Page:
Wednesday, May 12, 1999


By Ken Sakamoto, Star-Bulletin
The family of Sarah Johnson arrived today at Sacred Falls
State Park, where they were greeted by Hauula firefighters
and state officials. The family wanted to walk the trail
and see the spot where their daughter is believed to have died.

Eighth victim
found at Sacred Falls

The only person reported missing
is a California woman whose
parents arrived in the isles today

By Gregg K. Kakesako
and Jaymes K. Song
Star Bulletin


A body was found buried in the rubble today near the pool at Sacred Falls State Park, according to Fire Capt. Richard Soo.

That brings the confirmed death toll to 8 from Sunday's landslide.

Officials did not identify the body, but the only person reported missing thus far is Sarah Johnson, 24, of Hayward, Calif.

The discovery came as Johnson's parents and other family members hiked toward the falls with escorts from the Department of Land and Natural Resources.

They were turned away short of the body, which had been moved to the trail, about 200 yards from the falls.

The body was taken by helicopter to the trail entrance, away from the Johnson family, for identification by police. Meanwhile, the family returned to the park entrance, where they waited for word from officials.

Johnson, a United Airline airframe mechanic, was sitting at the pool beneath the 80-foot falls when the rocks and boulders fell from above.

Safety concerns had hampered recovery operations.

Five members of the Johnson family had asked to view the place where their daughter was believed to have died. They arrived at the tourist attraction's parking lot, located about three miles from the accident site, at 9:40 a.m.

Firefighters from Hauula lined up and hugged and kissed each family member, some of them in tears.

Johnson had been an airframe mechanic with United Airlines for the past 2-1/2 years.

The family was escorted into the valley by state DLNR Director Tim Johns, who oversees the operations of Sacred Falls State Park.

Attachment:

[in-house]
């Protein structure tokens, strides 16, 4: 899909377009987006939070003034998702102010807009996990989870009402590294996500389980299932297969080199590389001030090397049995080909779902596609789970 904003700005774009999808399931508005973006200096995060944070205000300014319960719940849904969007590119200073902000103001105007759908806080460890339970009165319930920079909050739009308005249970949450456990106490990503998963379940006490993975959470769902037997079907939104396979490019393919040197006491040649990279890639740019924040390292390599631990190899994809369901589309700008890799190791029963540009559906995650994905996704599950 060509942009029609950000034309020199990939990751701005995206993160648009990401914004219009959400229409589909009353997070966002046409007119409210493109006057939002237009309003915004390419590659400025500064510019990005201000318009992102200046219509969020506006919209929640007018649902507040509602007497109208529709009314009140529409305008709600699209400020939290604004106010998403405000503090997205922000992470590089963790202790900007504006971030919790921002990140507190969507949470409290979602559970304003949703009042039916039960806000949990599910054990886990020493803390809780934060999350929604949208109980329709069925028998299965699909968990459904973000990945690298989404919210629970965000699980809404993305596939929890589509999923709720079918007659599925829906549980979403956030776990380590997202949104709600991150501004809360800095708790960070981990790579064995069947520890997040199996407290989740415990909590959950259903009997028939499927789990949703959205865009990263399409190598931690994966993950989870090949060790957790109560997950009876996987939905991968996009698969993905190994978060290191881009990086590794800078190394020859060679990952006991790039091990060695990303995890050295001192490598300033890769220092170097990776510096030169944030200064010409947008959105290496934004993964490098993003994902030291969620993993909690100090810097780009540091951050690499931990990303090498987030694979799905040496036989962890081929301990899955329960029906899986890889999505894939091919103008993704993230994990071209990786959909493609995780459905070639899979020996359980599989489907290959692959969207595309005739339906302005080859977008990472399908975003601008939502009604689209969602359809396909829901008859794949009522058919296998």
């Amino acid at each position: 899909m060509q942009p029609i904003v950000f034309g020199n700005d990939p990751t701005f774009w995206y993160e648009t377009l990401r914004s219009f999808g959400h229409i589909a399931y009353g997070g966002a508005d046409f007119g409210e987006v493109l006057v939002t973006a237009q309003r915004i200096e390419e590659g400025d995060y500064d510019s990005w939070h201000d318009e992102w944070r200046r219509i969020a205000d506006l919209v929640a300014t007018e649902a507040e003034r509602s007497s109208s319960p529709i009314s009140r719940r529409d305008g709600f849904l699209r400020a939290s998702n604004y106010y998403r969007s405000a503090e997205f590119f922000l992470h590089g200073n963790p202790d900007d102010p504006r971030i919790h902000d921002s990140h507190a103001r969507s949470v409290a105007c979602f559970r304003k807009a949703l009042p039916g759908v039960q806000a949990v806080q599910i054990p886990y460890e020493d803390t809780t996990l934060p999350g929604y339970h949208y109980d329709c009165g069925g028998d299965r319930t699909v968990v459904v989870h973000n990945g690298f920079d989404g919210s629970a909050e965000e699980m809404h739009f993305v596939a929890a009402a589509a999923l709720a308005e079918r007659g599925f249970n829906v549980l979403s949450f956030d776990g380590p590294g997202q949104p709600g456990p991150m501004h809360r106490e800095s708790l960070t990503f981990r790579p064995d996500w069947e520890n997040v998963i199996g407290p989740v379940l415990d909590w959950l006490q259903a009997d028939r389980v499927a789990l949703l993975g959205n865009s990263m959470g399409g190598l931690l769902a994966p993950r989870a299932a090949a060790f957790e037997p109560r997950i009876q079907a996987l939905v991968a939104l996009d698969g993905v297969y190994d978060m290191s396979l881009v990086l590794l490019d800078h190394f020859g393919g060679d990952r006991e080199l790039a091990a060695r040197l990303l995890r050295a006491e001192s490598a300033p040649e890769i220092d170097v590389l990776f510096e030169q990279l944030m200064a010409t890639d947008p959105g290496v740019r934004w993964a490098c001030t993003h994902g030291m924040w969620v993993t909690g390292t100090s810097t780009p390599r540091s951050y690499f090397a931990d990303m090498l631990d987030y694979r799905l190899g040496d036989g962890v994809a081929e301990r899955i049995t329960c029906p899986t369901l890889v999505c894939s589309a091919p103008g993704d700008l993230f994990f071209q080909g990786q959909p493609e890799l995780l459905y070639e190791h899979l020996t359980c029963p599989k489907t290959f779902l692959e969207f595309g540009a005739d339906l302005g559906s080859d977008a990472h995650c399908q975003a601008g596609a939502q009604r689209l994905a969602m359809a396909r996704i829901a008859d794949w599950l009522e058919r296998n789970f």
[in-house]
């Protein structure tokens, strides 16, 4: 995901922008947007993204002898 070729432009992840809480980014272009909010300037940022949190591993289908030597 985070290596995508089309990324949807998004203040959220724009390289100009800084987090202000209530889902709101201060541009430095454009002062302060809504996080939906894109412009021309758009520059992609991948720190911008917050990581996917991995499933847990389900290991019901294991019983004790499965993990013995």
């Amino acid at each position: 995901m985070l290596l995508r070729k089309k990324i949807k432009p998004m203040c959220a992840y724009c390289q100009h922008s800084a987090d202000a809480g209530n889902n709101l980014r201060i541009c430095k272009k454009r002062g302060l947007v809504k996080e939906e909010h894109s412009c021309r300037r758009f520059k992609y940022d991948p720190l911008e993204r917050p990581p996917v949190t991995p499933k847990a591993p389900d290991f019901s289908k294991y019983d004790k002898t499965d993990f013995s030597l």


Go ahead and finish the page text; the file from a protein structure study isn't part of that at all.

Prior to today's discovery, the Hawaii Army National Guard was asked to determine if it can move the boulders and rubble at Sacred Falls as well as lower the water table at the pool.

The Navy was asked by the Honolulu Police Department to provide divers to search the pool beneath the 80-foot falls should further searches be deemed necessary.

Gary Moniz, acting chief of law enforcement for the Department of Land and Natural Resources, said authorities would try to retrieve Johnson's body as soon as possible.

The first option would be to have Navy divers search the 20-foot pool at the base of the falls. If her body is not there, crews would have to bring in heavy equipment to move boulders as large as 500 pounds each, he said.

Capt. Charles Anthony, Hawaii National Guard spokesman, said the guard was asked to see if it had the engineering equipment to move rocks and boulders.

Anthony said he didn't know how the earth-moving equipment would be transferred into the narrow gorge.

"It's the size of a cab of a Mack truck," Anthony said.

Deborah Ward, spokesman for the Department of Land and Natural Resources, said pumps also are being considered to lower the level of the pool if divers cannot find Johnson's body.

She said geologists visited the valley today to determine whether it was safe to send recovery teams into the area.

"We want to expedite the recovery of the body, but we also are worried about the safety of the recovery workers," Ward said. "the physical characteristics of the valley pose severe obstacles."

The Hauula tourist attraction, which averages 55,000 visitors annually, has been closed since the landslide.

Victim update line

Bullet Mainland and Neighbor Islands: 1-800-898-2353.
Bullet On Oahu: 523-4122.

E-mail to City Desk

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